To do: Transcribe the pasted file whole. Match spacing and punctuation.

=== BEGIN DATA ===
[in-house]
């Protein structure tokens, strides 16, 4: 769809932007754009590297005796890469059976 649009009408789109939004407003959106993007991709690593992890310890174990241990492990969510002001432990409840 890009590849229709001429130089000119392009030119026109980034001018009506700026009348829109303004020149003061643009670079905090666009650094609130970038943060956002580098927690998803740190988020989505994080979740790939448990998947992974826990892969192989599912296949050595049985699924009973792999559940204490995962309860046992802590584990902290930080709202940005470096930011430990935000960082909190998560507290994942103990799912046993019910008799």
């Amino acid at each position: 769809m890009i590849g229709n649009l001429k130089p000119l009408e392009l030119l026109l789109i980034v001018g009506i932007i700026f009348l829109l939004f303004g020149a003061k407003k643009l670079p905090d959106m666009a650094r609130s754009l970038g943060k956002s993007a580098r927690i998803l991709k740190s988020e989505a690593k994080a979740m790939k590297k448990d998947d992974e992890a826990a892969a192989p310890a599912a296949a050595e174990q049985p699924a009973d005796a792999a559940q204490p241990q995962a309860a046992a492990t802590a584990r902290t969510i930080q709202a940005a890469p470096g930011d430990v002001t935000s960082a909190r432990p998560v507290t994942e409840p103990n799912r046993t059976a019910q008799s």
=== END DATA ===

[in-house]
């Protein structure tokens, strides 16, 4: 769809932007754009590297005796890469059976 649009009408789109939004407003959106993007991709690593992890310890174990241990492990969510002001432990409840 890009590849229709001429130089000119392009030119026109980034001018009506700026009348829109303004020149003061643009670079905090666009650094609130970038943060956002580098927690998803740190988020989505994080979740790939448990998947992974826990892969192989599912296949050595049985699924009973792999559940204490995962309860046992802590584990902290930080709202940005470096930011430990935000960082909190998560507290994942103990799912046993019910008799």
């Amino acid at each position: 769809m890009i590849g229709n649009l001429k130089p000119l009408e392009l030119l026109l789109i980034v001018g009506i932007i700026f009348l829109l939004f303004g020149a003061k407003k643009l670079p905090d959106m666009a650094r609130s754009l970038g943060k956002s993007a580098r927690i998803l991709k740190s988020e989505a690593k994080a979740m790939k590297k448990d998947d992974e992890a826990a892969a192989p310890a599912a296949a050595e174990q049985p699924a009973d005796a792999a559940q204490p241990q995962a309860a046992a492990t802590a584990r902290t969510i930080q709202a940005a890469p470096g930011d430990v002001t935000s960082a909190r432990p998560v507290t994942e409840p103990n799912r046993t059976a019910q008799s």